Andrew Staples, Ann Toomey, Annie Rosen, Lauren Decker, and Adam Plachetka in The Magic Flute. Photo: Courtesy of the Lyric Opera of Chicago
Mozart’s Magic Flute is a fairy tale full of surprises from beginning to end. The story of Prince Tamino (British baritone Andrew Staples), his partner Papageno, and Princess Pamina (German soprano Christiane Karg), takes place on the porch of a house as if it were a neighborhood theater production from the fifties. The scenery is a rotating house and with each turn, the characters go in and go out through doors and windows providing the dynamic stage that a XXIst century audience requires.
The story tells the difficulties encountered by Tamino, along with Papageno — the bird-catcher— in their search for Princess Pamina, who has been kidnapped by Sarastro to protect her from her mother, the Queen of the Night. Sarastro is the leader that will show the young prince the road to ‘illumination’, emphasizing the values of humanity, brotherhood and mercy.
At the beginning of the story, Tamino is trying to escape from a whimsical dragon made of cardboard boxes carried by a bunch of children. The Queen of the Night’s three, high-heeled ladies-in-waiting (played by Ann Toomey, Annie Rosen and Lauren Decker), kill the dragon and afterwards, argue about who will stay with the handsome prince. They decide to wake him up and show him Pamina’s portrait. As is common in all fairy tales, the prince falls in love with the princess’ image instantly. The ladies tell him that the queen has promised her daughter’s hand if he rescues her. The name of the Singspiel (a genre of opera that includes dialogue and songs) derives from the flute and the bells that the latter offer the prince and Papageno to protect them during their adventure.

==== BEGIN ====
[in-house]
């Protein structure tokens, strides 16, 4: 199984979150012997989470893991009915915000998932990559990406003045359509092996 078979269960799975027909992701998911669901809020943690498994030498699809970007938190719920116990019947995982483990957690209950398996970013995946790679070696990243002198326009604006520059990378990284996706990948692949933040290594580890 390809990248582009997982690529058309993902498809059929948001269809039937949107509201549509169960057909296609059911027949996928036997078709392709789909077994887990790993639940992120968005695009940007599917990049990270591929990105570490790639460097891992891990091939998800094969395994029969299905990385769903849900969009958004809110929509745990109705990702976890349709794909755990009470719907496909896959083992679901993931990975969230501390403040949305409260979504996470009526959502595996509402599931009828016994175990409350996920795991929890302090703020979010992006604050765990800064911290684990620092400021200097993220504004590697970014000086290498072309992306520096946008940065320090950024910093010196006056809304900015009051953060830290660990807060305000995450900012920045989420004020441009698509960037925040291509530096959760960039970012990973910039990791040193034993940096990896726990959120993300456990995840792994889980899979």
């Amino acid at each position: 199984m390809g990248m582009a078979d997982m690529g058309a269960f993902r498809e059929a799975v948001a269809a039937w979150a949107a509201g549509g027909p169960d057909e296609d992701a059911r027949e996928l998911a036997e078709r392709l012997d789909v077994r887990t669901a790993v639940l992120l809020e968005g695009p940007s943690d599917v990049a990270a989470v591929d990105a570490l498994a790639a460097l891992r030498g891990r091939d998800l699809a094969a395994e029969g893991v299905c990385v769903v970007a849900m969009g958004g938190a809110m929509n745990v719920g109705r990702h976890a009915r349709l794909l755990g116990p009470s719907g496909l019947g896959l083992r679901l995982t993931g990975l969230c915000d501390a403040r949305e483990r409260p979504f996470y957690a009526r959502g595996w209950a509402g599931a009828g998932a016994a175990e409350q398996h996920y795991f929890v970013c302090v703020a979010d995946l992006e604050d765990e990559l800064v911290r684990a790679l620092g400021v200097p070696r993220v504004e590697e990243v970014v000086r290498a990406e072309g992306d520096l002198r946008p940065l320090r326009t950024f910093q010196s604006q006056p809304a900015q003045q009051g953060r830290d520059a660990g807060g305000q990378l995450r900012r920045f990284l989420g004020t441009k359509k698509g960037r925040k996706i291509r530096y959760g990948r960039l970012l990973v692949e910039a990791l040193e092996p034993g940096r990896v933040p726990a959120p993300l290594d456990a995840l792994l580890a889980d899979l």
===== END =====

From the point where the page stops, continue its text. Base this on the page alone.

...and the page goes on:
The child-genies, sometimes dressed as boy-scouts or policemen, are the ones who guide Tamino and Papageno in their search, advising the prince to be patient, wise and constant, in order to achieve his goal.
Pamina —captive— must withstand the harassment of Monostrato, Sarastro’s minion, while Tamino has to look for the princess dragging Papageno, who only cares about finding a girl, giving the drama a comic touch, as odd-couple stories go. The charming Papageno, played by baritone Adam Plachetka, wins over the audience with his presence and powerful voice. Papageno sings two of Mozart’s most recognizable songs. I was touched when I heard the first notes of Papageno’s magic bells. I considered Mozart’s genius, who after 225 years, continues to make us shiver with his music.
The music that he wrote in 1971, a few months before his untimely death, remains current. The joy of listening for the first or one-hundredth time the Queen of the Night’s aria (one of the hardest pieces a soprano can sing) in the voice of the American Katherine Lewek, as well as Papageno and Papagena’s duet when they finally meet, is beyond description, with no need of having a trained ear. The ‘Pa...pa...pa’ is a universal jewel.
The work is peppered with elements appropriate for a family audience. The Magic Flute is deliciously modern despite being more than two centuries old! Don’t miss it!
Carolina Herrera. Born in Monterrey, Nuevo León and was raised in México City. She graduated from Universidad Regiomontana (1989) with a Juris Doctor. She was appointed to the Mexican Foreign Service at the Consulate General of Chicago (1991-1997) and Houston (1997-2000) as representative of IMSS (the largest public health-care institution in Mexico). Since 2001, she has worked as a translator, interpreter and interpreter trainer. She is member of El BeiSMan Editorial Board. She lives in Aurora, Illinois with her children and Chester, her dog. #Mujer que piensa, her first novel, was published this year. Follow her on Twitter @blondieflowers